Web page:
Plotting a new course: Port of Charleston gears up for the era of ‘big ships’

Source: The Post and Courier

The shipping industry is increasingly moving to bigger, wider and heavier containerships, forcing ports to deepen their waterways and make other big-ticket improvements.
The shipping industry is increasingly moving to bigger, wider and heavier containerships, forcing ports to deepen their waterways and make other big-ticket improvements. FILE/WADE SPEES/STAFF
University of Tennessee graduate Jim Newsome is, naturally, a diehard Volunteers fan.
But these days, the State Ports Authority chief executive officer is borrowing a catchphrase from the Clemson Tigers’ football playbook: “All in.”
He made that crystal clear over the past week, which included his annual “State of the Port” address in North Charleston and the three-day S.C. International Trade Conference held at Wild Dunes Resort.
“If we’re going to be a top 10 container port in the U.S., we must invest heavily,” Newsome told the Propeller Club of the Port of Charleston on Monday.
After five years at the helm, Newsome is steering the SPA through a tricky transition, one being driven by bigger ships and requiring very deep pockets.
The former Hapag-Lloyd senior executive joined the authority as president and CEO in September 2009. His first order of business was to recapture the cargo volume that had started drifting to other ports before he arrived.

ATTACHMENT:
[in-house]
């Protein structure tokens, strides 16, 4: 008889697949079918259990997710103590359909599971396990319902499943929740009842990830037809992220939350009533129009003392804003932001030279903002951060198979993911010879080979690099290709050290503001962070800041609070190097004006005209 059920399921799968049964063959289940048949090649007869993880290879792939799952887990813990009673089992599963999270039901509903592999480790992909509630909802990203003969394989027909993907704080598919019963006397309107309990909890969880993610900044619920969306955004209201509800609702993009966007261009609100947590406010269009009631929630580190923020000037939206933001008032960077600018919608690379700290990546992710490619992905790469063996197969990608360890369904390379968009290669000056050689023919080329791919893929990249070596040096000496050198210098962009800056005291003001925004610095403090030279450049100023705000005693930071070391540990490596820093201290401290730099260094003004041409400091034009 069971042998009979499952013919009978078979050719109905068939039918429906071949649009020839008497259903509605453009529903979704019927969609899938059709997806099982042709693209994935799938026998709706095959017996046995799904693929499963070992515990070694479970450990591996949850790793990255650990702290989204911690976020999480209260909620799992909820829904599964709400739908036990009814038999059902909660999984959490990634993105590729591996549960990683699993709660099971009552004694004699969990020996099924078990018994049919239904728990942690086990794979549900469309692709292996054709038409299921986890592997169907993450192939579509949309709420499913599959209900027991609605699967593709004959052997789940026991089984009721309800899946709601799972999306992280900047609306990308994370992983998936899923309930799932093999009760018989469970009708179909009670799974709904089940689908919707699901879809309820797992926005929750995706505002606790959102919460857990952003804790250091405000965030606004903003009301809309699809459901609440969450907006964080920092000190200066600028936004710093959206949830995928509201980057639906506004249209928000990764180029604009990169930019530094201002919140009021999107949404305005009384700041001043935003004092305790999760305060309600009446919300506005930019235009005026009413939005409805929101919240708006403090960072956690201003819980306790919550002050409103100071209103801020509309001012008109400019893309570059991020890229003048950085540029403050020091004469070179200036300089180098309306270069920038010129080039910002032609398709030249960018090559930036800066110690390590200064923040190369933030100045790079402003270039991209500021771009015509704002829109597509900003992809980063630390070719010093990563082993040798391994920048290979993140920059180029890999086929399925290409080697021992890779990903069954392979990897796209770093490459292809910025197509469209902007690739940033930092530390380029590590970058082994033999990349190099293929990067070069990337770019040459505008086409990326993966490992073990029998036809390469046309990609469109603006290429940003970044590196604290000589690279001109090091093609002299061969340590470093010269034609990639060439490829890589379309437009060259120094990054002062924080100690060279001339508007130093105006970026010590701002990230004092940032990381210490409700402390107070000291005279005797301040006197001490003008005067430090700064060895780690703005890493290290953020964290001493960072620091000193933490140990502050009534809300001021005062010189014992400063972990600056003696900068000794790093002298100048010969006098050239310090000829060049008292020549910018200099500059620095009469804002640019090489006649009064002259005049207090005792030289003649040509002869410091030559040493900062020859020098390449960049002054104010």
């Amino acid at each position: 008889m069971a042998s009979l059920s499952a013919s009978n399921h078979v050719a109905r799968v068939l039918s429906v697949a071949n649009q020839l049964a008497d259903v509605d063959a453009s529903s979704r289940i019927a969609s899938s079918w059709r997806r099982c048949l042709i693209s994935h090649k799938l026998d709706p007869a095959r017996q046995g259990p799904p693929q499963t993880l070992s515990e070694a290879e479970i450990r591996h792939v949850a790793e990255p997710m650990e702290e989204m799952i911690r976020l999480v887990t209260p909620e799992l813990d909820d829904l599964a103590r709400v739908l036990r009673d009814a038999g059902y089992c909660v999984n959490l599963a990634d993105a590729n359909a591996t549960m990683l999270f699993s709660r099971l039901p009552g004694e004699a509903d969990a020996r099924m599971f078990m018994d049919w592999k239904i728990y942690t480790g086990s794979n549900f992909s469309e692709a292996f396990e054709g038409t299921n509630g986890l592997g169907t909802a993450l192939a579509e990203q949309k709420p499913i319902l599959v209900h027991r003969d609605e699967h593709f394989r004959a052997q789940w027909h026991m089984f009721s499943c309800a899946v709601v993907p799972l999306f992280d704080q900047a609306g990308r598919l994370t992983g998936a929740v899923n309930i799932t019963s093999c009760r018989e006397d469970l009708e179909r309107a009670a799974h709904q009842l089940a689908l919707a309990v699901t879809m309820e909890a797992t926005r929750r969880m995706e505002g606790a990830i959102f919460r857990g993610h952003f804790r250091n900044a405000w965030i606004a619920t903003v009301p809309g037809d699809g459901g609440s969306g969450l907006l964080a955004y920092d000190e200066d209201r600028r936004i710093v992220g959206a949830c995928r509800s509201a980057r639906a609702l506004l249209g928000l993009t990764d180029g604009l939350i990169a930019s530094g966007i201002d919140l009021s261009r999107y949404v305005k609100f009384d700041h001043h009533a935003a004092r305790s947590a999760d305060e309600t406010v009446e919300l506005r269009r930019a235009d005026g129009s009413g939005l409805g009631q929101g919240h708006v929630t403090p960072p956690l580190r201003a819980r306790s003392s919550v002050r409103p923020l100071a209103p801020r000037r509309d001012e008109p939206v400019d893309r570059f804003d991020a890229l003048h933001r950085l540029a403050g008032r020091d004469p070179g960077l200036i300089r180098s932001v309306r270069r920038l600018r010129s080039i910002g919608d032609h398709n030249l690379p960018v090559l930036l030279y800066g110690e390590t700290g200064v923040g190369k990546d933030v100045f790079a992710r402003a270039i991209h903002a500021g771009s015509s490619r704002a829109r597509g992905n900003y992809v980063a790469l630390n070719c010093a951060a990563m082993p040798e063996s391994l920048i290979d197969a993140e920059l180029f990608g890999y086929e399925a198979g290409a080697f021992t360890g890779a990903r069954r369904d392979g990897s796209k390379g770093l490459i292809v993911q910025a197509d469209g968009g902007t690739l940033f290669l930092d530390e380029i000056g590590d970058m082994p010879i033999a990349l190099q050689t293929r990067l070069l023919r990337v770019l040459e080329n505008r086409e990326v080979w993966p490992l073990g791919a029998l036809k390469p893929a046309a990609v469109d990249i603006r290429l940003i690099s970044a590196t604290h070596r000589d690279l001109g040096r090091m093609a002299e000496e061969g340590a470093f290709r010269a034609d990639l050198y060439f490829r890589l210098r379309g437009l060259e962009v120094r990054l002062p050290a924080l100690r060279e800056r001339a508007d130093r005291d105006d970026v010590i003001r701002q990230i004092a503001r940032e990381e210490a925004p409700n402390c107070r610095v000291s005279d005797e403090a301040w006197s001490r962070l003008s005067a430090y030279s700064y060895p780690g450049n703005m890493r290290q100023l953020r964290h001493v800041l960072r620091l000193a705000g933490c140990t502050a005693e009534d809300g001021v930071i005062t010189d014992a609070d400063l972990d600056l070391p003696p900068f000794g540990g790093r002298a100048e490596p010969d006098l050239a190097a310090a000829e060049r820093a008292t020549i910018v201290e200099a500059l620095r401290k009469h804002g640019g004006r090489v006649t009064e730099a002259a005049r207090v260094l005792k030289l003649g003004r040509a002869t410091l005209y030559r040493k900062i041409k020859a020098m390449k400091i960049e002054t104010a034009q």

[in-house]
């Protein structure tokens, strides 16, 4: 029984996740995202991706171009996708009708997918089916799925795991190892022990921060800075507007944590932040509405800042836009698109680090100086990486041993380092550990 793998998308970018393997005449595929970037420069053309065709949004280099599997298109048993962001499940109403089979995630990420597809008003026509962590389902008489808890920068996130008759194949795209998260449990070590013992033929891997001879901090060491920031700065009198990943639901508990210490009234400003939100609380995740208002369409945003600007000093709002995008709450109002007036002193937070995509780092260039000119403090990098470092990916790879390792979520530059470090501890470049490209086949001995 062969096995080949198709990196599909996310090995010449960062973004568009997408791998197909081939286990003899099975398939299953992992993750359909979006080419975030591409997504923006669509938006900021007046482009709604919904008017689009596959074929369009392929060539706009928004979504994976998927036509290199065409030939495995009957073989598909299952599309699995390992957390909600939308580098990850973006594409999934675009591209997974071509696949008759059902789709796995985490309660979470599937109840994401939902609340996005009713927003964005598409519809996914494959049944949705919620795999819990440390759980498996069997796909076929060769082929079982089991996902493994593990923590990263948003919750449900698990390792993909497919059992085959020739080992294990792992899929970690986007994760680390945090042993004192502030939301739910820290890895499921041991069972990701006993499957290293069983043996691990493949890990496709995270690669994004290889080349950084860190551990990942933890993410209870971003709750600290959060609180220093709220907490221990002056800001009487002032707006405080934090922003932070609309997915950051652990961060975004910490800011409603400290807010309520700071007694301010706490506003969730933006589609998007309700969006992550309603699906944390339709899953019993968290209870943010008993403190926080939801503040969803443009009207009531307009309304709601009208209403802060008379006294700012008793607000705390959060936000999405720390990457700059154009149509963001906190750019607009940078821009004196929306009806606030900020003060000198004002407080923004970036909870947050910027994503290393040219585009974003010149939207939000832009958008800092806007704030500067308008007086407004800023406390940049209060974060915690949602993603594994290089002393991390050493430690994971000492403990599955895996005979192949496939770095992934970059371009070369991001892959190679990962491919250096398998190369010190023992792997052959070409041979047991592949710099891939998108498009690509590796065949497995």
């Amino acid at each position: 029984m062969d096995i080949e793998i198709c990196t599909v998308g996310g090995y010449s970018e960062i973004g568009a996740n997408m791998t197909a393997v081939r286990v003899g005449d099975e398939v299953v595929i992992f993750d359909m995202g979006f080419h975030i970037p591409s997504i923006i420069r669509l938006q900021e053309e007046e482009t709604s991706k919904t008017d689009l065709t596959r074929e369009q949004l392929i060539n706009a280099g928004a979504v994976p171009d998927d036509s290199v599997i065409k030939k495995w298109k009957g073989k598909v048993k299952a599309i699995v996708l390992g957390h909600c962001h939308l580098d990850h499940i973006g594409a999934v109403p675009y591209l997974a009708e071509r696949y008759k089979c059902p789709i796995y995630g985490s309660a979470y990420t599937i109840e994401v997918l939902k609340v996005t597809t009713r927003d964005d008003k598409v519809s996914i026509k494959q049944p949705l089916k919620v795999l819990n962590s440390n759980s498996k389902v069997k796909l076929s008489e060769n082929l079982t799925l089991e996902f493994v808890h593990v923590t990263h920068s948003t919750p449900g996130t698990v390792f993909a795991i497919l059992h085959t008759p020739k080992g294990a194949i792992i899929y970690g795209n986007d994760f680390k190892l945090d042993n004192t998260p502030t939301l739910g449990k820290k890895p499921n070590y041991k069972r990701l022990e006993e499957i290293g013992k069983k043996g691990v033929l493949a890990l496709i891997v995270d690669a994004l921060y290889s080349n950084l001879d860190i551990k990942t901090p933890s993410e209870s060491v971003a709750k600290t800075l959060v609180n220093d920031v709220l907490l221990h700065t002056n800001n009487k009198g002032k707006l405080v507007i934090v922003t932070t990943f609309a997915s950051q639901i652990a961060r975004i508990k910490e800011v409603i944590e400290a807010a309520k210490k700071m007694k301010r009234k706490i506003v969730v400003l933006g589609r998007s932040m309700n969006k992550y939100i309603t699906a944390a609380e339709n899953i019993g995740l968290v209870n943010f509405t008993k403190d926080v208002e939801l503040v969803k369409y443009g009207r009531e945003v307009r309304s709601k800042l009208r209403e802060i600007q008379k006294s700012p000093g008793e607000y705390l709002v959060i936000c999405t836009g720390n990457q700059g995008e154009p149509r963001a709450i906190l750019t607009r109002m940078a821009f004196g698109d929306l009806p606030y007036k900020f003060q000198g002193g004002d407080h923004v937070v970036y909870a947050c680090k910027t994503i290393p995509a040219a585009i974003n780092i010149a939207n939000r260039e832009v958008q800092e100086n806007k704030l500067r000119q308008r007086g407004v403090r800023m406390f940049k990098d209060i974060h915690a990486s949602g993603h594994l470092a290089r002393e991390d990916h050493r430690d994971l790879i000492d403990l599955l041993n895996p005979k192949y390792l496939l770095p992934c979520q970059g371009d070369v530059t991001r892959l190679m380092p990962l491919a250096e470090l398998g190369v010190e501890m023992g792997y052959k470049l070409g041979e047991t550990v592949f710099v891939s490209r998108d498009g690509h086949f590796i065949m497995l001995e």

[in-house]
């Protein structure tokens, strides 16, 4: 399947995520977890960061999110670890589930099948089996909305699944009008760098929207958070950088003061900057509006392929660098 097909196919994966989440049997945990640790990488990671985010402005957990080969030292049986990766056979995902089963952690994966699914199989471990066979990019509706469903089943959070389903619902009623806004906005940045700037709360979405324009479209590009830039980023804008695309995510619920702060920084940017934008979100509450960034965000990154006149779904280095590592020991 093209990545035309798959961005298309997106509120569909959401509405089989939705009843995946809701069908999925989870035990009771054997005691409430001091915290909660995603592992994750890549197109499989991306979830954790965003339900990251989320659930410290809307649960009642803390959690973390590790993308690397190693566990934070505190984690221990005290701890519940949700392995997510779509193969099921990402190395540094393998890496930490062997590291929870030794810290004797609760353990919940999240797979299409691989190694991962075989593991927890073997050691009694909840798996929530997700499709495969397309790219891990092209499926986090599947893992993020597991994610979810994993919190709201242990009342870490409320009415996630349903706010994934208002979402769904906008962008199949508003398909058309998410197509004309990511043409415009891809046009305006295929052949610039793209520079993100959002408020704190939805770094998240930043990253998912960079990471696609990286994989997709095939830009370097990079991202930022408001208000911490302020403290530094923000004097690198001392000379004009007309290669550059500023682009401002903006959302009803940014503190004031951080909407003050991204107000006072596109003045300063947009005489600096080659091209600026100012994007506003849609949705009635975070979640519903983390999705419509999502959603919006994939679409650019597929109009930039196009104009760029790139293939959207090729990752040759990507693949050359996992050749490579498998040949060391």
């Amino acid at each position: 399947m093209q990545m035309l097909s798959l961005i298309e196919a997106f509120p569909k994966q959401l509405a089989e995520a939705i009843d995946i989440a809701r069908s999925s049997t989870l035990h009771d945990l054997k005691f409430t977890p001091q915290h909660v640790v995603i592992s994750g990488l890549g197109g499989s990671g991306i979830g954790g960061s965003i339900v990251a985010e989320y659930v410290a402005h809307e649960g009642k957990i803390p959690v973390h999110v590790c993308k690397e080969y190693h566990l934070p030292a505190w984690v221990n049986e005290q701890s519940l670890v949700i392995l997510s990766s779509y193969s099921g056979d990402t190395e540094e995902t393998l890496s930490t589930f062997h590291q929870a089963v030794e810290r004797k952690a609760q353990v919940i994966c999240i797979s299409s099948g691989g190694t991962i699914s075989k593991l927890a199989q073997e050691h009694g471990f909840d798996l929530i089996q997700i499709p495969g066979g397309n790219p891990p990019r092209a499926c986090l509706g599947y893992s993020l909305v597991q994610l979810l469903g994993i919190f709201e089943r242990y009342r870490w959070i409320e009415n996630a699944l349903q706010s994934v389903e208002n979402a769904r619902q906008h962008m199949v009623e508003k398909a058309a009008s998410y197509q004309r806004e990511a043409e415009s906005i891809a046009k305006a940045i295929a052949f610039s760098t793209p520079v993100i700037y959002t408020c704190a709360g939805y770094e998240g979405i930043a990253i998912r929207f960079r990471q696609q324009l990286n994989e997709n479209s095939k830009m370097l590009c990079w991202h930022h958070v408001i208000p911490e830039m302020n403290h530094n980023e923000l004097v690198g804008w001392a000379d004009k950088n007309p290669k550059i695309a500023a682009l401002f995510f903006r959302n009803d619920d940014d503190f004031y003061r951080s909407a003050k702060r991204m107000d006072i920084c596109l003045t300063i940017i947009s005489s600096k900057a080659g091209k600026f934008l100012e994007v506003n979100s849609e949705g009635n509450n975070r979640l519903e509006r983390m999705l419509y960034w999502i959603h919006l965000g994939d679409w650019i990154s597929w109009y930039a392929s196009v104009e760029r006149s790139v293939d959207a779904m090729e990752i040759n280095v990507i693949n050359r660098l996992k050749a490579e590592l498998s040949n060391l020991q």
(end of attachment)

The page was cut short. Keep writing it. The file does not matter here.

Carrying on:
“We did that,” he said.
Now, the heavy lifting really begins.

X times two

One of Newsome’s top priorities and biggest challenges will be to boost cargo volume in Charleston while also squeezing out higher profits to finance a raft of big-ticket projects.
“Our earnings are not sufficient given the capital requirements we have,” he said Monday in his sixth State of the Port speech. “We need to earn more money to be successful in the future.”
The port, along with federal agencies and the state, will be investing about $1.3 billion over the next five to 10 years to deepen Charleston Harbor, modernize key facilities and build a new container terminal, all to accommodate the industry’s growing fleet of cost-efficient “megaships.”
Container volume growth in Charleston is running about 9 percent this year, more than twice the U.S. rate. While that pace isn’t sustainable forever, it’s “critical” that the port maintain it at least until 2020, Newsome said.
“If the national growth rate is ‘X,’ we must grow two times ‘X,’ ” he said.
Newsome added that, “We have a plan to get to” the numbers the SPA will need to hit.
That includes the possibility of bringing in, for the first time, cash-flush outside investors, such as pension funds, to supplement SPA bond sales and other traditional borrowings.
“Basically, they would invest money, and they would take a benefit from our returns,” Newsome said.
He was quick to note this would not be a step toward privatizing the port, an idea that’s been floated and shot down before. The authority would still own and operate its terminals, he stressed.
“Several firms are interested in investing in this space, and we hope to do a deal with them,” Newsome said. “There’s a lot of long-cycle money chasing infrastructure.”
The SPA also is looking to beef up its bottom line, while reducing a bunch of invoices and other paperwork, by rolling out a flat “ancillary fee.”
“So we’re talking about trying to get $20 more per container basically in our bottom line,” Newsome said.